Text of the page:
On occasion, I have chosen to avoid reading a particular book because I was hesitant about what people might think of me for reading it. When I first read Stephen King’s “It”, the cover at the time was a fairly nondescript cover which didn’t give much away: it was simply an image of a storm drain with a distinctly reptilian hand reaching out towards a paper boat bobbing in the gutter. Ominous, yes; but not as scary as some of the newer covers I’ve seen – especially the one with Tim Curry’s sinister clown-face and shocking red hair. I think my mother would have had all kinds of objections to her 15 year old daughter reading a book with a cover like that.
One of the challenges to reading widely with physical books, is the fact that they lend themselves to pre-judgement based on their covers. This is not true with eBooks – when you’re reading an eBook, no one can see the cover of what you’re reading., just the device you are reading on. Think of how many people bought and read the “Fifty Shades of Grey” trilogy. Most of that reading was done on eReaders. I’ve known a few people who admit to having read the trilogy after the fact, but I am almost positive most (if not all) of them would have resisted buying those books in paperback and reading in public.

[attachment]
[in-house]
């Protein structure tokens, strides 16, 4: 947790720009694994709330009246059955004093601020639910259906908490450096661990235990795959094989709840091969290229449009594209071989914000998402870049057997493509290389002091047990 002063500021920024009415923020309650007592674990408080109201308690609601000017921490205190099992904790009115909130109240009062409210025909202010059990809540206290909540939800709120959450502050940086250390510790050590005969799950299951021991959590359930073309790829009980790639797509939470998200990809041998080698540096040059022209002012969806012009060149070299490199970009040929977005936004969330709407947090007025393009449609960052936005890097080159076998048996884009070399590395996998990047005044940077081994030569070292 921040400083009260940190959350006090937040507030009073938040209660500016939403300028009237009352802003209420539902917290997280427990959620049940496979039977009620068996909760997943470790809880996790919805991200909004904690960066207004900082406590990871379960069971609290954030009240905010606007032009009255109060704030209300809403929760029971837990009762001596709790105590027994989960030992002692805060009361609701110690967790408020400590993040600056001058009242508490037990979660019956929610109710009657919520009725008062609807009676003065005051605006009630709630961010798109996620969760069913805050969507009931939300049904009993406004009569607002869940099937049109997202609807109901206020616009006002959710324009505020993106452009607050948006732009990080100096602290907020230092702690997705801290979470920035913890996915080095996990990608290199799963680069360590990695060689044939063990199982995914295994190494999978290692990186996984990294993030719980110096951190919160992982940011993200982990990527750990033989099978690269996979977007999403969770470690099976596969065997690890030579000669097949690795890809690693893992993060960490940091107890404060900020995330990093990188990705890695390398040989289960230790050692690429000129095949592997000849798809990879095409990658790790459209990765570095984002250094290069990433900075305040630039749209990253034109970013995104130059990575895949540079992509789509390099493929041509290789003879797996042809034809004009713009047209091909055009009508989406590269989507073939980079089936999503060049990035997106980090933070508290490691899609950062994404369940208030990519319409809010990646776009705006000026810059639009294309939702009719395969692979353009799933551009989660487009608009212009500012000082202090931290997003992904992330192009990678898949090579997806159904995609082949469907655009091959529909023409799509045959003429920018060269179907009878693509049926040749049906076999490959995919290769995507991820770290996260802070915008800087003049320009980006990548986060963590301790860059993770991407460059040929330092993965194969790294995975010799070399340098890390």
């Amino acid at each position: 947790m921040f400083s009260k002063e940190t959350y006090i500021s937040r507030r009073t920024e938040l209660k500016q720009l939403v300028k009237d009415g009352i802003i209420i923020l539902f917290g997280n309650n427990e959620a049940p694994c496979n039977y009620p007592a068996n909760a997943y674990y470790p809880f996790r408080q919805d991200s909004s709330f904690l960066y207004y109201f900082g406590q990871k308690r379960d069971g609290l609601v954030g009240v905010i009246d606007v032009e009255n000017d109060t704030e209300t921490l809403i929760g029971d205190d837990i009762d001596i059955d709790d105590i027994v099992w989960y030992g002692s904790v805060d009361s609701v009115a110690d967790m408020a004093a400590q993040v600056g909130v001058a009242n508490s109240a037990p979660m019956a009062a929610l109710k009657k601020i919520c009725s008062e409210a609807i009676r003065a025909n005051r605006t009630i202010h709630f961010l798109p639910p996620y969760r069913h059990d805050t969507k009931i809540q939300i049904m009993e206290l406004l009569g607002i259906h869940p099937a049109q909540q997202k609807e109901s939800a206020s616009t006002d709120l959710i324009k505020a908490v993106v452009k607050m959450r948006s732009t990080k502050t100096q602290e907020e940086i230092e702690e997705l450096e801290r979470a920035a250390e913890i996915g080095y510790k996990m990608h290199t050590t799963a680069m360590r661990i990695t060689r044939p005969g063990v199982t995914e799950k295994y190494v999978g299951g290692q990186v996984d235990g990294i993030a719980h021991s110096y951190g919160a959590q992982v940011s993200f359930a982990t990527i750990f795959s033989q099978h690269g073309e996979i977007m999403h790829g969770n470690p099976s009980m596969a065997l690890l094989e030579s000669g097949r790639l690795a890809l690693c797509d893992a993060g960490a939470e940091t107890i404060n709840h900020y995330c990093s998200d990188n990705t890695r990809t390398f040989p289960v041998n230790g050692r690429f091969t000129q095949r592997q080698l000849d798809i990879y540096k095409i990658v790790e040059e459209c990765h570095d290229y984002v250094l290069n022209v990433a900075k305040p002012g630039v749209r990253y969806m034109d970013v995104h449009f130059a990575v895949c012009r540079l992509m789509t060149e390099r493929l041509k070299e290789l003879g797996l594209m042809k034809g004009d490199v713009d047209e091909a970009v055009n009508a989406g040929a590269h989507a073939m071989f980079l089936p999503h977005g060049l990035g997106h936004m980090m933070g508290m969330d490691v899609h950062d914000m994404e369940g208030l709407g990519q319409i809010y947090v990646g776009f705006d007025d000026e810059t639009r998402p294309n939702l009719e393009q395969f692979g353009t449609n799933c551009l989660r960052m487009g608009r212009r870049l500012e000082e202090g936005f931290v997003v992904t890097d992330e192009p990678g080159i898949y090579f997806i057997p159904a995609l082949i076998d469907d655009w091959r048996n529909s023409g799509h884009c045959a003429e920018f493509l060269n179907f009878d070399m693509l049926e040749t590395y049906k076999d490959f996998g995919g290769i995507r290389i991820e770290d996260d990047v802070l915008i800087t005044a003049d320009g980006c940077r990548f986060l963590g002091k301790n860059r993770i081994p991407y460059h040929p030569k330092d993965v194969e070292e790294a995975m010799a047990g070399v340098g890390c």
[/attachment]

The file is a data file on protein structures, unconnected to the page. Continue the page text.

Being able to read whatever you want on an eReader kind of releases you from that hesitancy, doesn’t it? Now we can read all sorts of books without wondering if anyone is looking at the book cover and thinking, “What on earth is she reading?” Erotica is just one genre that traditionally wasn’t read very widely due to the stigma attached to consuming questionable (?) literature. There are a wide number of other books and genres that people shy away from reading – for instance, reading the “Koran” in paperback or hardcover is likely to raise many eyebrows in this day and age. Yet many theists insist that knowing what is in the “Koran” as intimately as knowing what is in the Christian bible is almost a requirement for intelligent discourse. Electronic readers have solved that problem too.
Nevertheless, a cover is still a very important aspect to marketing your book. As a reader, I know I have seen plain eBook covers and bypassed them because the cover doesn’t adequately tell me anything about the story. A catchy title isn’t enough. The big name authors can get away with plain-jane book covers because their history and name is enough to draw their regular readership in. Furthermore, their faithful readers are likely to spread the word about their eBook with a nondescript cover. Most of Lee Child’s eBook covers are completely nondescript. Take for example one of his latest: “The Affair”. Yet most of us faithful Child readers will tell you that “The Affair” is just as good as any other of Child’s Reacher novels. The author’s name and the name of his main character sells the book.
For us up and coming writers, we don’t have that luxury. Our eBook covers need to be enticing, intriguing, captivating. They need to tell a tale of their own, drawing the potential reader in. As editor at Free-eBooks.net, I see so many eBooks coming in without covers, or with covers that are just artistically wanting. And while “free” has it’s own pitch, I really wish our authors would spend as much time on their book covers as they do their words. It’s a whole package. So, remember that neglecting to give your eBook an attractive cover can be the difference between 100 downloads and a 1000.